Transplant experiment

A transplant experiment, also known as a common garden experiment, is an experiment to test the effect of environment by moving two species from their native environments into a common environment. The name was originally applied to experiments on plants, but is now equally applied to animals such as lizards[1] and ants,[2] and other organisms.

A reciprocal transplant experiment involves introducing organisms from each of two environments into the other; the approach can be extended to more than two environments if required.

Transplant experiments are often used to test if there is a genetic component to differences in populations. Advances in molecular biology have provided researchers with the ability to study genetic variation more directly. However, transplant experiments still have the advantages of being simple and requiring little technology. On the other hand, they may require considerable time and labour, and the number of test organisms is often relatively limited.[3] Common garden methods can be improved by combining evidence with genomic studies, the use of dense marker panel data, and modern statistical methods.[4]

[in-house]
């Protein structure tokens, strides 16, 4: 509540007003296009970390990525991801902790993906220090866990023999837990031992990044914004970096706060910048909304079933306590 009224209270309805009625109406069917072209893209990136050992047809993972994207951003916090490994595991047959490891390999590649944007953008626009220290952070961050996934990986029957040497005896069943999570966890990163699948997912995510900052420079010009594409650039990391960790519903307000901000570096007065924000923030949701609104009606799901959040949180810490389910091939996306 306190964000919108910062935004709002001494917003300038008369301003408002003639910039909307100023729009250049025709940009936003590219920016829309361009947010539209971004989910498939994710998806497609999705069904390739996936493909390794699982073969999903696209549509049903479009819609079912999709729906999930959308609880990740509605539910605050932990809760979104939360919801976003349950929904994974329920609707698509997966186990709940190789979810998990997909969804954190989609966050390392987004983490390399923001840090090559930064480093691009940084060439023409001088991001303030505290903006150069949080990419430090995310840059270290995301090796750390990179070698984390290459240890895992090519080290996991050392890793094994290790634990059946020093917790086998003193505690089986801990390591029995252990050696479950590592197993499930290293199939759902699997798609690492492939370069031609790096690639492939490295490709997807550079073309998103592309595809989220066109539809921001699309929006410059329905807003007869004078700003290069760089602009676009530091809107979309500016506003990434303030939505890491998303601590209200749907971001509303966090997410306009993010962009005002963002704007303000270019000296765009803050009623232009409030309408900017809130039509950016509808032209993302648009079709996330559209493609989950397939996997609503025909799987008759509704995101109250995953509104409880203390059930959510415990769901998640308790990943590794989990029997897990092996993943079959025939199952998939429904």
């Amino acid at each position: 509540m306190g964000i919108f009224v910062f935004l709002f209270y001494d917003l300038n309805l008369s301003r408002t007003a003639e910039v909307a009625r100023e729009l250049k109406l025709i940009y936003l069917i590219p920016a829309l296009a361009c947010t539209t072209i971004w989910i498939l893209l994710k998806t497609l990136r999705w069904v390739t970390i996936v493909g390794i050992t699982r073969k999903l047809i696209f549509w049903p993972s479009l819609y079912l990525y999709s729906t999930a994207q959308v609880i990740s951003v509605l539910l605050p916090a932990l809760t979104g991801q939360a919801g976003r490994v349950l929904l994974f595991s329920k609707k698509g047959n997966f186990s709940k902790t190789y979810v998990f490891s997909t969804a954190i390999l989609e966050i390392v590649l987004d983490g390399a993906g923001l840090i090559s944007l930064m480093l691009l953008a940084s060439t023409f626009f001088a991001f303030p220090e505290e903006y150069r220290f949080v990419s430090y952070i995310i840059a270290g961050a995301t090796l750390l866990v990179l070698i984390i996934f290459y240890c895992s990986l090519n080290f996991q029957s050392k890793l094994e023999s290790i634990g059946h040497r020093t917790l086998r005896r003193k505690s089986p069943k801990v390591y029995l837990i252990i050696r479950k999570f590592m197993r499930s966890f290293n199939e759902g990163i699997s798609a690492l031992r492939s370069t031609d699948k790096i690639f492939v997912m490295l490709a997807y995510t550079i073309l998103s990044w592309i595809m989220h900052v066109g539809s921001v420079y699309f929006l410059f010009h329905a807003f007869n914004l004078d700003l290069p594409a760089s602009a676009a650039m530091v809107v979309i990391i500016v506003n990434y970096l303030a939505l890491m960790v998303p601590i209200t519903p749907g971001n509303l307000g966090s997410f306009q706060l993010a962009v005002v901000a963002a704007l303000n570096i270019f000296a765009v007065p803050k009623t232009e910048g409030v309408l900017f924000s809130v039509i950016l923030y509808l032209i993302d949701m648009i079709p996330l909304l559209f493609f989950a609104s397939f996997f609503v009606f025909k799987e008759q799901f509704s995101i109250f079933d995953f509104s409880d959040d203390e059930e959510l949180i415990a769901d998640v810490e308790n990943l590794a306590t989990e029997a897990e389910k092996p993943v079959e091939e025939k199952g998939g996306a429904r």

See also


  1. Stuart, Yoel Eli; et al. (2014). "Rapid evolution of a native species following invasion by a congener". Science. 346 (6208): 463–466. doi:10.1126/science.1257008.
  2. Pelini, Shannon L.; et al. (2012). "Common garden experiments reveal uncommon responses across temperatures, locations, and species of ants". Ecology and Evolution. 2 (12): 3009–3015. doi:10.1002/ece3.407.
  3. Molles, Manuel C., Jr. (2002). Ecology: Concepts and Applications (International ed.). New York: McGraw-Hill. ISBN 0-07-112252-4.
  4. de Villemereuil, P.; et al. (2016). "Common garden experiments in the genomic era: new perspectives and opportunities". Heredity. 116 (249-254). doi:10.1038/hdy.2015.93.
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